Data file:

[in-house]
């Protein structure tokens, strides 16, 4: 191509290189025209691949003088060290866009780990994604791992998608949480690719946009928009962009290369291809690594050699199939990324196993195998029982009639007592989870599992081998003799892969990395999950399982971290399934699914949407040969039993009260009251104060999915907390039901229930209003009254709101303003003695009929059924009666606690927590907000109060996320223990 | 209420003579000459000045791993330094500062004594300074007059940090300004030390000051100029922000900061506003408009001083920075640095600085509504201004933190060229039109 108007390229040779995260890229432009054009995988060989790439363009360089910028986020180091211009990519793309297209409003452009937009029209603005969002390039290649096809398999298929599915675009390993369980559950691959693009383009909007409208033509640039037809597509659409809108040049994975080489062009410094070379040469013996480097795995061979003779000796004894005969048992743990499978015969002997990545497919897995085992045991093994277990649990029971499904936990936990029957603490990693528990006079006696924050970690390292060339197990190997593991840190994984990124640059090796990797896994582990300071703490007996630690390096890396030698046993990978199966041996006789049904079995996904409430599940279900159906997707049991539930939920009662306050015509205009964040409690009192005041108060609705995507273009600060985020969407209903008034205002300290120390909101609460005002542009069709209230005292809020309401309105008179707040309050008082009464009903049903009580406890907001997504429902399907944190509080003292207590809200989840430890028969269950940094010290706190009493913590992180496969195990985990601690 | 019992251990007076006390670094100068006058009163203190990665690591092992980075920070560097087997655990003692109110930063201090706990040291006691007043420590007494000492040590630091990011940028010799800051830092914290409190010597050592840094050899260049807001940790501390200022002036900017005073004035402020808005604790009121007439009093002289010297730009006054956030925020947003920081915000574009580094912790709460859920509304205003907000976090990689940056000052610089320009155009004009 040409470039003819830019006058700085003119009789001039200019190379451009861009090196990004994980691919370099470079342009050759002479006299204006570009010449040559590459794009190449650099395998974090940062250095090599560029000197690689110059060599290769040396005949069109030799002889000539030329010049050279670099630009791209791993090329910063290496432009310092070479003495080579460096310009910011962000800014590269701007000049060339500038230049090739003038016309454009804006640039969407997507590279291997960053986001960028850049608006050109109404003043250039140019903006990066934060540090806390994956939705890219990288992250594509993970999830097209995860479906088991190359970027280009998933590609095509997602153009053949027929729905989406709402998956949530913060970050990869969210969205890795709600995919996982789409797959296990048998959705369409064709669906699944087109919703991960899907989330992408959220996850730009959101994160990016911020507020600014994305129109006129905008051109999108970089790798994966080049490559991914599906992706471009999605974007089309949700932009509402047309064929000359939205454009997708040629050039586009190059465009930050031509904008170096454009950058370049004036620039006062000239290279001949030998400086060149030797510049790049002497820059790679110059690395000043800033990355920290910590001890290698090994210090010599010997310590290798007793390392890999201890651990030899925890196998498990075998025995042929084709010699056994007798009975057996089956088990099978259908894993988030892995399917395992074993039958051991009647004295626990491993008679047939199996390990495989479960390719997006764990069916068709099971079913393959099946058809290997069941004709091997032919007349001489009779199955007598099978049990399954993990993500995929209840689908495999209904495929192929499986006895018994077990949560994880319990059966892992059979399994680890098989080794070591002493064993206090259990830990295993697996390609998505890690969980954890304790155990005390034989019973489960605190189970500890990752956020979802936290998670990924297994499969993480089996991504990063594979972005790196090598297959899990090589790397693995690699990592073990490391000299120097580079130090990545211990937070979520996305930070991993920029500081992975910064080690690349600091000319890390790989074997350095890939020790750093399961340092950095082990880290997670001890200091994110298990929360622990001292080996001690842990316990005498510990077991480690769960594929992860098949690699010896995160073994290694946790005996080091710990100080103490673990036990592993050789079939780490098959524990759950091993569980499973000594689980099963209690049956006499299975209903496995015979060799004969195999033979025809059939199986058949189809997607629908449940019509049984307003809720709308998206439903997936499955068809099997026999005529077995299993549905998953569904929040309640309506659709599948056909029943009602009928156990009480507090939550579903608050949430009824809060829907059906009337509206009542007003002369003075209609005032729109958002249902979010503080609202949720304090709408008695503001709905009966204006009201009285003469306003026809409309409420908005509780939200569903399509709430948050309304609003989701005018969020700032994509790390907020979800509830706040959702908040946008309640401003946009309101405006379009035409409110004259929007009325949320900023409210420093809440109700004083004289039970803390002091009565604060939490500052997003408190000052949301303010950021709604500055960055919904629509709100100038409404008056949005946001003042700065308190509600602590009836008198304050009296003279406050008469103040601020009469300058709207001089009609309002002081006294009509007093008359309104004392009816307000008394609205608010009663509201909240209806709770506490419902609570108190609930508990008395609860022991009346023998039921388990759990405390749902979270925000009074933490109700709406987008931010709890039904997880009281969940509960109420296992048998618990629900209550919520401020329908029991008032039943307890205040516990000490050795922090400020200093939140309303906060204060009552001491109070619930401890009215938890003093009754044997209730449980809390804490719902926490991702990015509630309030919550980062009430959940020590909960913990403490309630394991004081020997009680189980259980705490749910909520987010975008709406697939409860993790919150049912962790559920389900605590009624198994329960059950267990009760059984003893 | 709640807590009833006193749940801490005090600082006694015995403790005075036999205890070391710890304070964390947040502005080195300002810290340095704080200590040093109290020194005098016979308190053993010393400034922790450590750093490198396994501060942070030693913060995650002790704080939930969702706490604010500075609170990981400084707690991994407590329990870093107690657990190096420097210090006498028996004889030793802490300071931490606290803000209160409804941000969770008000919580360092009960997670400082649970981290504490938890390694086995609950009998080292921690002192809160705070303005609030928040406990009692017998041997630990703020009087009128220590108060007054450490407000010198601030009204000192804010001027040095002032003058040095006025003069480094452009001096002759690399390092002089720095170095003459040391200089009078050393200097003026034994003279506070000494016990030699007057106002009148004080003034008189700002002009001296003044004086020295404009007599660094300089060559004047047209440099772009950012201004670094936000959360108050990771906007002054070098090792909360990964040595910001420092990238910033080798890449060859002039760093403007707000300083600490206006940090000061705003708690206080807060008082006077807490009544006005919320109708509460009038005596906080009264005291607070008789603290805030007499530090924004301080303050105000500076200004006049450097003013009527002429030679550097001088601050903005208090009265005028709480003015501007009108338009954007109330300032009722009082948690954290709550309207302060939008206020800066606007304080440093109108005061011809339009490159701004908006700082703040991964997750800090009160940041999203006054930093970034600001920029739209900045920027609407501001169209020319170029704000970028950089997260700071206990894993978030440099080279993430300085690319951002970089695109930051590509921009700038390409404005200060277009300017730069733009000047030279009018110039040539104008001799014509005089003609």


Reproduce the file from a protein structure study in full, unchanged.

[in-house]
């Protein structure tokens, strides 16, 4: 191509290189025209691949003088060290866009780990994604791992998608949480690719946009928009962009290369291809690594050699199939990324196993195998029982009639007592989870599992081998003799892969990395999950399982971290399934699914949407040969039993009260009251104060999915907390039901229930209003009254709101303003003695009929059924009666606690927590907000109060996320223990 | 209420003579000459000045791993330094500062004594300074007059940090300004030390000051100029922000900061506003408009001083920075640095600085509504201004933190060229039109 108007390229040779995260890229432009054009995988060989790439363009360089910028986020180091211009990519793309297209409003452009937009029209603005969002390039290649096809398999298929599915675009390993369980559950691959693009383009909007409208033509640039037809597509659409809108040049994975080489062009410094070379040469013996480097795995061979003779000796004894005969048992743990499978015969002997990545497919897995085992045991093994277990649990029971499904936990936990029957603490990693528990006079006696924050970690390292060339197990190997593991840190994984990124640059090796990797896994582990300071703490007996630690390096890396030698046993990978199966041996006789049904079995996904409430599940279900159906997707049991539930939920009662306050015509205009964040409690009192005041108060609705995507273009600060985020969407209903008034205002300290120390909101609460005002542009069709209230005292809020309401309105008179707040309050008082009464009903049903009580406890907001997504429902399907944190509080003292207590809200989840430890028969269950940094010290706190009493913590992180496969195990985990601690 | 019992251990007076006390670094100068006058009163203190990665690591092992980075920070560097087997655990003692109110930063201090706990040291006691007043420590007494000492040590630091990011940028010799800051830092914290409190010597050592840094050899260049807001940790501390200022002036900017005073004035402020808005604790009121007439009093002289010297730009006054956030925020947003920081915000574009580094912790709460859920509304205003907000976090990689940056000052610089320009155009004009 040409470039003819830019006058700085003119009789001039200019190379451009861009090196990004994980691919370099470079342009050759002479006299204006570009010449040559590459794009190449650099395998974090940062250095090599560029000197690689110059060599290769040396005949069109030799002889000539030329010049050279670099630009791209791993090329910063290496432009310092070479003495080579460096310009910011962000800014590269701007000049060339500038230049090739003038016309454009804006640039969407997507590279291997960053986001960028850049608006050109109404003043250039140019903006990066934060540090806390994956939705890219990288992250594509993970999830097209995860479906088991190359970027280009998933590609095509997602153009053949027929729905989406709402998956949530913060970050990869969210969205890795709600995919996982789409797959296990048998959705369409064709669906699944087109919703991960899907989330992408959220996850730009959101994160990016911020507020600014994305129109006129905008051109999108970089790798994966080049490559991914599906992706471009999605974007089309949700932009509402047309064929000359939205454009997708040629050039586009190059465009930050031509904008170096454009950058370049004036620039006062000239290279001949030998400086060149030797510049790049002497820059790679110059690395000043800033990355920290910590001890290698090994210090010599010997310590290798007793390392890999201890651990030899925890196998498990075998025995042929084709010699056994007798009975057996089956088990099978259908894993988030892995399917395992074993039958051991009647004295626990491993008679047939199996390990495989479960390719997006764990069916068709099971079913393959099946058809290997069941004709091997032919007349001489009779199955007598099978049990399954993990993500995929209840689908495999209904495929192929499986006895018994077990949560994880319990059966892992059979399994680890098989080794070591002493064993206090259990830990295993697996390609998505890690969980954890304790155990005390034989019973489960605190189970500890990752956020979802936290998670990924297994499969993480089996991504990063594979972005790196090598297959899990090589790397693995690699990592073990490391000299120097580079130090990545211990937070979520996305930070991993920029500081992975910064080690690349600091000319890390790989074997350095890939020790750093399961340092950095082990880290997670001890200091994110298990929360622990001292080996001690842990316990005498510990077991480690769960594929992860098949690699010896995160073994290694946790005996080091710990100080103490673990036990592993050789079939780490098959524990759950091993569980499973000594689980099963209690049956006499299975209903496995015979060799004969195999033979025809059939199986058949189809997607629908449940019509049984307003809720709308998206439903997936499955068809099997026999005529077995299993549905998953569904929040309640309506659709599948056909029943009602009928156990009480507090939550579903608050949430009824809060829907059906009337509206009542007003002369003075209609005032729109958002249902979010503080609202949720304090709408008695503001709905009966204006009201009285003469306003026809409309409420908005509780939200569903399509709430948050309304609003989701005018969020700032994509790390907020979800509830706040959702908040946008309640401003946009309101405006379009035409409110004259929007009325949320900023409210420093809440109700004083004289039970803390002091009565604060939490500052997003408190000052949301303010950021709604500055960055919904629509709100100038409404008056949005946001003042700065308190509600602590009836008198304050009296003279406050008469103040601020009469300058709207001089009609309002002081006294009509007093008359309104004392009816307000008394609205608010009663509201909240209806709770506490419902609570108190609930508990008395609860022991009346023998039921388990759990405390749902979270925000009074933490109700709406987008931010709890039904997880009281969940509960109420296992048998618990629900209550919520401020329908029991008032039943307890205040516990000490050795922090400020200093939140309303906060204060009552001491109070619930401890009215938890003093009754044997209730449980809390804490719902926490991702990015509630309030919550980062009430959940020590909960913990403490309630394991004081020997009680189980259980705490749910909520987010975008709406697939409860993790919150049912962790559920389900605590009624198994329960059950267990009760059984003893 | 709640807590009833006193749940801490005090600082006694015995403790005075036999205890070391710890304070964390947040502005080195300002810290340095704080200590040093109290020194005098016979308190053993010393400034922790450590750093490198396994501060942070030693913060995650002790704080939930969702706490604010500075609170990981400084707690991994407590329990870093107690657990190096420097210090006498028996004889030793802490300071931490606290803000209160409804941000969770008000919580360092009960997670400082649970981290504490938890390694086995609950009998080292921690002192809160705070303005609030928040406990009692017998041997630990703020009087009128220590108060007054450490407000010198601030009204000192804010001027040095002032003058040095006025003069480094452009001096002759690399390092002089720095170095003459040391200089009078050393200097003026034994003279506070000494016990030699007057106002009148004080003034008189700002002009001296003044004086020295404009007599660094300089060559004047047209440099772009950012201004670094936000959360108050990771906007002054070098090792909360990964040595910001420092990238910033080798890449060859002039760093403007707000300083600490206006940090000061705003708690206080807060008082006077807490009544006005919320109708509460009038005596906080009264005291607070008789603290805030007499530090924004301080303050105000500076200004006049450097003013009527002429030679550097001088601050903005208090009265005028709480003015501007009108338009954007109330300032009722009082948690954290709550309207302060939008206020800066606007304080440093109108005061011809339009490159701004908006700082703040991964997750800090009160940041999203006054930093970034600001920029739209900045920027609407501001169209020319170029704000970028950089997260700071206990894993978030440099080279993430300085690319951002970089695109930051590509921009700038390409404005200060277009300017730069733009000047030279009018110039040539104008001799014509005089003609």